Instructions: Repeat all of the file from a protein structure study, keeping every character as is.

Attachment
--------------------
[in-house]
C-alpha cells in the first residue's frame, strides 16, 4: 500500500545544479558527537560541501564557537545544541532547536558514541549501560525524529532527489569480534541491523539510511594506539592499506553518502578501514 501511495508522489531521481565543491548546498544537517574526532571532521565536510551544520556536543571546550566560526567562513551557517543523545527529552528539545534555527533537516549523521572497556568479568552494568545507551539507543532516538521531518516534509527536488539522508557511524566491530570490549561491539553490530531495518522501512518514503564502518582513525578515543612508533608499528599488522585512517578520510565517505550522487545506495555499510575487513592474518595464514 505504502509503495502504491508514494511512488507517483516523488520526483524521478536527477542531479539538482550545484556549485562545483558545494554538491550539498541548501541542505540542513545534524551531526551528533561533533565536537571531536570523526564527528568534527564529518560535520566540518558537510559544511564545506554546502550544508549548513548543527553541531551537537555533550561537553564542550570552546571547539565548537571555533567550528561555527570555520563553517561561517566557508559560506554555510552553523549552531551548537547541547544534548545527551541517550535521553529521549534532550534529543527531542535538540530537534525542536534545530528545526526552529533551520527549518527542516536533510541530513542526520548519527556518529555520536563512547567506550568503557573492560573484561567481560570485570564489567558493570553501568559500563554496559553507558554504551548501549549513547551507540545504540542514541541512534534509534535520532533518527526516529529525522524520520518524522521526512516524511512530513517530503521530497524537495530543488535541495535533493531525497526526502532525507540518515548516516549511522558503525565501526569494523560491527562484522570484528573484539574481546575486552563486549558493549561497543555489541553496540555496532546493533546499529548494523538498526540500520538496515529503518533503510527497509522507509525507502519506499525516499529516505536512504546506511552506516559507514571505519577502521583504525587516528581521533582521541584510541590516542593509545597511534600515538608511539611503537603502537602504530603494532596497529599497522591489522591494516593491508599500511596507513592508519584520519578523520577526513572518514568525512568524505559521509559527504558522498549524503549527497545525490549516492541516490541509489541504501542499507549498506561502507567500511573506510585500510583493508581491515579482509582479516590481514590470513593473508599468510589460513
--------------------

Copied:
[in-house]
C-alpha cells in the first residue's frame, strides 16, 4: 500500500545544479558527537560541501564557537545544541532547536558514541549501560525524529532527489569480534541491523539510511594506539592499506553518502578501514 501511495508522489531521481565543491548546498544537517574526532571532521565536510551544520556536543571546550566560526567562513551557517543523545527529552528539545534555527533537516549523521572497556568479568552494568545507551539507543532516538521531518516534509527536488539522508557511524566491530570490549561491539553490530531495518522501512518514503564502518582513525578515543612508533608499528599488522585512517578520510565517505550522487545506495555499510575487513592474518595464514 505504502509503495502504491508514494511512488507517483516523488520526483524521478536527477542531479539538482550545484556549485562545483558545494554538491550539498541548501541542505540542513545534524551531526551528533561533533565536537571531536570523526564527528568534527564529518560535520566540518558537510559544511564545506554546502550544508549548513548543527553541531551537537555533550561537553564542550570552546571547539565548537571555533567550528561555527570555520563553517561561517566557508559560506554555510552553523549552531551548537547541547544534548545527551541517550535521553529521549534532550534529543527531542535538540530537534525542536534545530528545526526552529533551520527549518527542516536533510541530513542526520548519527556518529555520536563512547567506550568503557573492560573484561567481560570485570564489567558493570553501568559500563554496559553507558554504551548501549549513547551507540545504540542514541541512534534509534535520532533518527526516529529525522524520520518524522521526512516524511512530513517530503521530497524537495530543488535541495535533493531525497526526502532525507540518515548516516549511522558503525565501526569494523560491527562484522570484528573484539574481546575486552563486549558493549561497543555489541553496540555496532546493533546499529548494523538498526540500520538496515529503518533503510527497509522507509525507502519506499525516499529516505536512504546506511552506516559507514571505519577502521583504525587516528581521533582521541584510541590516542593509545597511534600515538608511539611503537603502537602504530603494532596497529599497522591489522591494516593491508599500511596507513592508519584520519578523520577526513572518514568525512568524505559521509559527504558522498549524503549527497545525490549516492541516490541509489541504501542499507549498506561502507567500511573506510585500510583493508581491515579482509582479516590481514590470513593473508599468510589460513